Sale of products or services/advertising. Twenty-one of the videos and/or their affiliated websites advertised products or services, including fitness/weight loss plans, cookbooks, clothing/beauty products, detox tea, and oils. All 32 of the videos displayed some type of advertising (i.e., generic ads [cars, tv, food, etc. or specific health/beauty products) that either played before the video started or were displayed as popup ads during video play.
There are several points of interest in our evaluation of these videos. Twelve of the 32 videos, while posted by a variety of authors, appeared to be part of a single entity, though what the entity was, exactly, was unclear. These 12 videos had similar, if not exact, wording in the titles and descriptive text, though the content varied slightly (i.e., different people were featured in the videos presenting separate but similar recipes); the same group of authors were all linked under “other relevant videos;” the videos had very similar production characteristics; the authors and their recipes all appeared to be of Middle Eastern or Southern Asian descent; and they all included links to the same products and services in the text under the author names. None of these authors indicated they were qualified to offer advice on nutrition or fitness, which, for one video in particular, was concerning to us as no scientific evidence was provided to support that the information provided was nutritionally sound advice (a seven-day detox diet in which the user was instructed to eat 25 to 30 bananas a day).
Another author posted six of the analyzed videos. This author was the only one who presented herself as a licensed health professional qualified to give advice on diet/ nutrition (i.e., she identified herself as a nutritional therapist.) A nutritional therapist must complete a course or series of courses on nutrition to become certified. We were unable to establish the validity of her credentials, though a seal that says “certified nutritional therapist” was posted on her website. In our opinion, her videos seemed to be reasonable representation of a healthy lifestyle.
One of the authors, who claimed to be a personal trainer and to be employed by “a leading nutrition company,” also attempts, via her website, to recruit others to sell her fitness programs, which leads us to speculate that her business might be based on a pyramid model. An article on this author’s services that appeared in the Chicago Sun identified this author as being a National Academy of Sports Medicine certified professional trainer, who “confirmed that she works alongside top doctors and scientists — all possessing PhDs.” None of the “top doctors” or “scientists” are identified.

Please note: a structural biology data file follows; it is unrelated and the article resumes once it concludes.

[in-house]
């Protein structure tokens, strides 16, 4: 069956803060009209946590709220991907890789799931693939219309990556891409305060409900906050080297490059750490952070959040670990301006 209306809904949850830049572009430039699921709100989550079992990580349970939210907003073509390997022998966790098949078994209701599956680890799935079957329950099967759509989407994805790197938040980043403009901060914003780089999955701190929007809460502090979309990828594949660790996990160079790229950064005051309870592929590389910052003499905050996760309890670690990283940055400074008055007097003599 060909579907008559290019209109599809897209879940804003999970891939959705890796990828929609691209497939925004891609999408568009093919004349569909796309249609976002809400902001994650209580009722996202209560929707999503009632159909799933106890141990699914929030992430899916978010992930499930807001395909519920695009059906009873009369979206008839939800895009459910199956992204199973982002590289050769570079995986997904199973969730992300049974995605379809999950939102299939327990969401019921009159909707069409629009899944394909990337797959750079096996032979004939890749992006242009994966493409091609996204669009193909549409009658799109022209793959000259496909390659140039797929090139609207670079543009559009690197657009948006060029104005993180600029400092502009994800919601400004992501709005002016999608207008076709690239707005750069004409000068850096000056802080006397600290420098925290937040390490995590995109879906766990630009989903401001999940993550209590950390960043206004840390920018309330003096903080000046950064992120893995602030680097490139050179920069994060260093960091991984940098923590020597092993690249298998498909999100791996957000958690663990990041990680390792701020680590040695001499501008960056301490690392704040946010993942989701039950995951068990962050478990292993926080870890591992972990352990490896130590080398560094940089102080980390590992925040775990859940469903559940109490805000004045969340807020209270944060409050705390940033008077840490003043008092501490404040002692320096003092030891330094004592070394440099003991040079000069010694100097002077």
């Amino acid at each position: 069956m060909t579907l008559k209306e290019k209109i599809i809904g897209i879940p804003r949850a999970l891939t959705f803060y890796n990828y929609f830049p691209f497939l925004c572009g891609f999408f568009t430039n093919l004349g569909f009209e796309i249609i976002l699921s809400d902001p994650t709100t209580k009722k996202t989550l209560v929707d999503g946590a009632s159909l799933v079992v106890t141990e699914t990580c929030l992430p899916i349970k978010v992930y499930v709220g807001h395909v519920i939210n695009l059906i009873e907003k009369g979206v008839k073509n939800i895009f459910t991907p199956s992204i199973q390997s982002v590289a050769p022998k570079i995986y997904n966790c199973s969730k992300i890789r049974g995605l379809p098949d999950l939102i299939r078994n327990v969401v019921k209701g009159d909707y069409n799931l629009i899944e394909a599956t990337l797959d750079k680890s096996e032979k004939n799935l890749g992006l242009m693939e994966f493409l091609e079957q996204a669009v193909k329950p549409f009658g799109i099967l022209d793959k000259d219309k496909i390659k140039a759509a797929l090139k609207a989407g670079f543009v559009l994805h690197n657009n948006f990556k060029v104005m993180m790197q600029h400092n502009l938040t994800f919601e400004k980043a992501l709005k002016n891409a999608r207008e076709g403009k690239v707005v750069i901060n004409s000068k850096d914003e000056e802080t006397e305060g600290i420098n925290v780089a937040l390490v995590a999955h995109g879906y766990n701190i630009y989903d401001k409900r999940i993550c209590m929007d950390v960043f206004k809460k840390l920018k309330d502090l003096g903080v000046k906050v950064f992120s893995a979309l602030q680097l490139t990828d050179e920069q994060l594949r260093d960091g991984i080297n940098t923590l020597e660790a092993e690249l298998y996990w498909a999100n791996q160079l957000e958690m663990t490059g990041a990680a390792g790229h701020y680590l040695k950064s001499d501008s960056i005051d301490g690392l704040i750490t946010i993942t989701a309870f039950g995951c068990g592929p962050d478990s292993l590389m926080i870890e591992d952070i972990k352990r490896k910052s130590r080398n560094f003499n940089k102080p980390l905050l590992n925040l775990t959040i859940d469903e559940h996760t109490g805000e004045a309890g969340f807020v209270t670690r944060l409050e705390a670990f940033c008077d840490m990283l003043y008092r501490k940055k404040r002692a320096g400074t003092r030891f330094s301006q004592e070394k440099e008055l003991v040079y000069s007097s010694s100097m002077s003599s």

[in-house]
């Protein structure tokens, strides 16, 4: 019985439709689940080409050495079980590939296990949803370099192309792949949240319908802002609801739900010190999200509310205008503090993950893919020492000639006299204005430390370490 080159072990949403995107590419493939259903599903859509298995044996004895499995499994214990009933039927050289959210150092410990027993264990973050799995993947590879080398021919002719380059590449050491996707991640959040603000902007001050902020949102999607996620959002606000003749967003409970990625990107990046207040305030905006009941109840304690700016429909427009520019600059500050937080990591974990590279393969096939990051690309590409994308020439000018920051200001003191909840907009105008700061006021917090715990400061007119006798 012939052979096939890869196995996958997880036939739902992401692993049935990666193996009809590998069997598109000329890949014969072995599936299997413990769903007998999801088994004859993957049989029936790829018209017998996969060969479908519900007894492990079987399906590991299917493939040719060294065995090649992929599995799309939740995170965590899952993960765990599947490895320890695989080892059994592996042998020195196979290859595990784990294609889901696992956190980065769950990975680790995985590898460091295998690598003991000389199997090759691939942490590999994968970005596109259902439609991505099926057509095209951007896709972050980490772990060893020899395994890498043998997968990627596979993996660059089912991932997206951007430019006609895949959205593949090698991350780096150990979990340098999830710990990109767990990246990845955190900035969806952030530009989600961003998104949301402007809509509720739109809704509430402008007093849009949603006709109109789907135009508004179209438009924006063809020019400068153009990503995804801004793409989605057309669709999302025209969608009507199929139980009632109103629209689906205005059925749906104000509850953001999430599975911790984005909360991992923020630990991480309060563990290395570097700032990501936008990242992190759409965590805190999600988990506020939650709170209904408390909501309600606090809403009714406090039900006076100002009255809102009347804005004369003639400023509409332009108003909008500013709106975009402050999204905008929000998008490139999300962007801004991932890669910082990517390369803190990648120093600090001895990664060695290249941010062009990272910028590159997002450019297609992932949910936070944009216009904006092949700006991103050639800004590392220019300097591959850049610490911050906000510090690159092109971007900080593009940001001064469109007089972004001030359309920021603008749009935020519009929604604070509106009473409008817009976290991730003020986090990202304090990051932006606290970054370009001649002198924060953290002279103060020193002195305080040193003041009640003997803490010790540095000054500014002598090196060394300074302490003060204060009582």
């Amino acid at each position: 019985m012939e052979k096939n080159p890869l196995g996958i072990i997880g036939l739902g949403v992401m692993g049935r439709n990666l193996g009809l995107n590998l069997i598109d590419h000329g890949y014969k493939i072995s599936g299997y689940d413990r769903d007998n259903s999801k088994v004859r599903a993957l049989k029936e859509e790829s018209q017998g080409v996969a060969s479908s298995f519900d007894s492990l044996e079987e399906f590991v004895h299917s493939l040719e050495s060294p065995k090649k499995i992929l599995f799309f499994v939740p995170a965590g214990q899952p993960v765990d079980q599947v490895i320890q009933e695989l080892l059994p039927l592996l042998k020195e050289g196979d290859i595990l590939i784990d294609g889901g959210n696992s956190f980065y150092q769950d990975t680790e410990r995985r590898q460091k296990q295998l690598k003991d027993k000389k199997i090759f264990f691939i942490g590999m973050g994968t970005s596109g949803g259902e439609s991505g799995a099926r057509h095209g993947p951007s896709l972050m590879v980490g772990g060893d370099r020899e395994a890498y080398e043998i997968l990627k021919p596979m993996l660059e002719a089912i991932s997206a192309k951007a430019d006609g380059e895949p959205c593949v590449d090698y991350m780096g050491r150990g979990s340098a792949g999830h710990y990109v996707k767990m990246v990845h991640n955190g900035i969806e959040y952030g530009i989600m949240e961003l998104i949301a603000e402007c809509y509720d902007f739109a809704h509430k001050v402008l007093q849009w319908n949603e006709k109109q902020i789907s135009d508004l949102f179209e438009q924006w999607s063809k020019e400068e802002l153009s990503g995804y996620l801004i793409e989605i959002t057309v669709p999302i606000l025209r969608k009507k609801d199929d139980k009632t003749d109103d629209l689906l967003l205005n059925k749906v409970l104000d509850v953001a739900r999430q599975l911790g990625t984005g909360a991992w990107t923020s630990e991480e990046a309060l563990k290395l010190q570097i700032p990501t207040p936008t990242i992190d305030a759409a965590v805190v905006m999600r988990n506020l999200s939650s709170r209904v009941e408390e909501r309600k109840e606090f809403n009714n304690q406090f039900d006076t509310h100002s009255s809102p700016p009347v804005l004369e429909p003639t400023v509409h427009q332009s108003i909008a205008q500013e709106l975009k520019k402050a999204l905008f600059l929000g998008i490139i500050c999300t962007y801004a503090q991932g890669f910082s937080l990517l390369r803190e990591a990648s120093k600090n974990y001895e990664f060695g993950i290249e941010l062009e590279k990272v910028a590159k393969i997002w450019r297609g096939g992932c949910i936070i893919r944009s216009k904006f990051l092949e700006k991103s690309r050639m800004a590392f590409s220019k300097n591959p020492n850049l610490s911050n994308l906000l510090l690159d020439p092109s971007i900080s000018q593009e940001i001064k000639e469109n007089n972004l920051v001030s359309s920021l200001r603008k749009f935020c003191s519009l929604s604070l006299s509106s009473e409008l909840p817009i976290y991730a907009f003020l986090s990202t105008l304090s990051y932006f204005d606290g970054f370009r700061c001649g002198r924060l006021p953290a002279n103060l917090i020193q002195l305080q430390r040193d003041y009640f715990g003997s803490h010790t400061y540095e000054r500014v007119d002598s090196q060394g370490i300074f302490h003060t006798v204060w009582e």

The rest of the videos and authors offered similar types of information, i.e., mainly menu samples of weight loss programs. Generally speaking, the menus seemed reasonably healthy, and most of the authors offered some nutrition facts (i.e., calories, fat, carbs, protein). However, with the exception of one author (discussed above), none of the YouTube authors in our study appeared to be qualified to offer nutritional advice. Following a weight-loss program designed by someone who isn’t a licensed dietitian or other related healthcare professional might be risky for individuals with special dietary needs and/or with comorbidities, such as cardiovascular disease, diabetes, or thyroid issues.
The internet is a popular source of information on a variety of topics, particularly healthcare. Before following medical advice, whether from the internet or social media outlets such as YouTube, it is important to consider the experience and knowledge base of the authors presenting the information. Look for videos that are posted by reputable healthcare organizations and/or licensed healthcare professionals. If an author of a video does not disclose a medical background or certified health training, then one must assume he or she is not qualified to offer healthcare advice. If an author does claim to be a licensed healthcare professional or to be presenting information on behalf of a physician or healthcare facility or company, then a quick internet search on the author might be prudent to establish his or her credentials. And, as with all healthcare needs, consulting first with your physician before trying out a new weight-loss and/or fitness program is recommended.